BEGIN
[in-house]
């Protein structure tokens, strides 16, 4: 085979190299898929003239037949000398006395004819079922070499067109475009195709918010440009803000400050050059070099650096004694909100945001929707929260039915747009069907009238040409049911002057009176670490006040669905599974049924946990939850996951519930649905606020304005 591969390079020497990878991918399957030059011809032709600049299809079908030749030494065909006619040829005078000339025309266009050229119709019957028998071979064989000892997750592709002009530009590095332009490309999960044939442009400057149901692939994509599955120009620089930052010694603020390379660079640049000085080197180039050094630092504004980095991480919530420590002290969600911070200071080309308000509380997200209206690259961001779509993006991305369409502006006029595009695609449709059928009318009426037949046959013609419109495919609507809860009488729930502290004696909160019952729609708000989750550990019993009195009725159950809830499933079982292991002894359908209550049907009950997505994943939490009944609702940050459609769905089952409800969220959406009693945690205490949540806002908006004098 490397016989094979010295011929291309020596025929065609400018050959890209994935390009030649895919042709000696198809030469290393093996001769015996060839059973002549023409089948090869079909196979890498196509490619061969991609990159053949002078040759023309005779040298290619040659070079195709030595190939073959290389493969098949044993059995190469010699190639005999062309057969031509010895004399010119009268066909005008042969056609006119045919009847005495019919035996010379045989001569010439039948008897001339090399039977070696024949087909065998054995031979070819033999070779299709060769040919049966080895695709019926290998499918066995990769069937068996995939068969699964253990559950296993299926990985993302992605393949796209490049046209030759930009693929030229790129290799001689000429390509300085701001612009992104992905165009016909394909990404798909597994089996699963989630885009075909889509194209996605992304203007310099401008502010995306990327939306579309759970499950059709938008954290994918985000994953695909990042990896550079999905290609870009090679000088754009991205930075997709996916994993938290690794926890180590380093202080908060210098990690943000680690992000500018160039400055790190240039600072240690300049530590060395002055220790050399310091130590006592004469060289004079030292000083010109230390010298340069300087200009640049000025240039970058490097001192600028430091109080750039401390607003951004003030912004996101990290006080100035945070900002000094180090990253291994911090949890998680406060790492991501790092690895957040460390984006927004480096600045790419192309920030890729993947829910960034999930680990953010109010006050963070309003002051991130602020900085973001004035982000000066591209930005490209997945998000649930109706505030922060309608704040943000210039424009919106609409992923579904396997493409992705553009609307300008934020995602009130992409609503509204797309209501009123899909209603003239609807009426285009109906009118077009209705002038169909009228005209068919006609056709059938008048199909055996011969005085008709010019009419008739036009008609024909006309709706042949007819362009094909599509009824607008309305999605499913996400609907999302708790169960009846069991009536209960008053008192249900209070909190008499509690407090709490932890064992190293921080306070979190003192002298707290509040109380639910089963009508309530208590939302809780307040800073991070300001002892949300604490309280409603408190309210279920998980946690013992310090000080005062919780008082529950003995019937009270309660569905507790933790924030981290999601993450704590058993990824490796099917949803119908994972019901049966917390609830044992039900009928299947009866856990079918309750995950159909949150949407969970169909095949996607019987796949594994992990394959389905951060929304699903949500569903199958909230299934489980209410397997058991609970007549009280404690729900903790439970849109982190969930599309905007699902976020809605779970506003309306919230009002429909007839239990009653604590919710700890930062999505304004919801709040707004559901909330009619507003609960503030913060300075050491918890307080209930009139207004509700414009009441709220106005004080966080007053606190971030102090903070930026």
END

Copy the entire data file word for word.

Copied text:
[in-house]
């Protein structure tokens, strides 16, 4: 085979190299898929003239037949000398006395004819079922070499067109475009195709918010440009803000400050050059070099650096004694909100945001929707929260039915747009069907009238040409049911002057009176670490006040669905599974049924946990939850996951519930649905606020304005 591969390079020497990878991918399957030059011809032709600049299809079908030749030494065909006619040829005078000339025309266009050229119709019957028998071979064989000892997750592709002009530009590095332009490309999960044939442009400057149901692939994509599955120009620089930052010694603020390379660079640049000085080197180039050094630092504004980095991480919530420590002290969600911070200071080309308000509380997200209206690259961001779509993006991305369409502006006029595009695609449709059928009318009426037949046959013609419109495919609507809860009488729930502290004696909160019952729609708000989750550990019993009195009725159950809830499933079982292991002894359908209550049907009950997505994943939490009944609702940050459609769905089952409800969220959406009693945690205490949540806002908006004098 490397016989094979010295011929291309020596025929065609400018050959890209994935390009030649895919042709000696198809030469290393093996001769015996060839059973002549023409089948090869079909196979890498196509490619061969991609990159053949002078040759023309005779040298290619040659070079195709030595190939073959290389493969098949044993059995190469010699190639005999062309057969031509010895004399010119009268066909005008042969056609006119045919009847005495019919035996010379045989001569010439039948008897001339090399039977070696024949087909065998054995031979070819033999070779299709060769040919049966080895695709019926290998499918066995990769069937068996995939068969699964253990559950296993299926990985993302992605393949796209490049046209030759930009693929030229790129290799001689000429390509300085701001612009992104992905165009016909394909990404798909597994089996699963989630885009075909889509194209996605992304203007310099401008502010995306990327939306579309759970499950059709938008954290994918985000994953695909990042990896550079999905290609870009090679000088754009991205930075997709996916994993938290690794926890180590380093202080908060210098990690943000680690992000500018160039400055790190240039600072240690300049530590060395002055220790050399310091130590006592004469060289004079030292000083010109230390010298340069300087200009640049000025240039970058490097001192600028430091109080750039401390607003951004003030912004996101990290006080100035945070900002000094180090990253291994911090949890998680406060790492991501790092690895957040460390984006927004480096600045790419192309920030890729993947829910960034999930680990953010109010006050963070309003002051991130602020900085973001004035982000000066591209930005490209997945998000649930109706505030922060309608704040943000210039424009919106609409992923579904396997493409992705553009609307300008934020995602009130992409609503509204797309209501009123899909209603003239609807009426285009109906009118077009209705002038169909009228005209068919006609056709059938008048199909055996011969005085008709010019009419008739036009008609024909006309709706042949007819362009094909599509009824607008309305999605499913996400609907999302708790169960009846069991009536209960008053008192249900209070909190008499509690407090709490932890064992190293921080306070979190003192002298707290509040109380639910089963009508309530208590939302809780307040800073991070300001002892949300604490309280409603408190309210279920998980946690013992310090000080005062919780008082529950003995019937009270309660569905507790933790924030981290999601993450704590058993990824490796099917949803119908994972019901049966917390609830044992039900009928299947009866856990079918309750995950159909949150949407969970169909095949996607019987796949594994992990394959389905951060929304699903949500569903199958909230299934489980209410397997058991609970007549009280404690729900903790439970849109982190969930599309905007699902976020809605779970506003309306919230009002429909007839239990009653604590919710700890930062999505304004919801709040707004559901909330009619507003609960503030913060300075050491918890307080209930009139207004509700414009009441709220106005004080966080007053606190971030102090903070930026």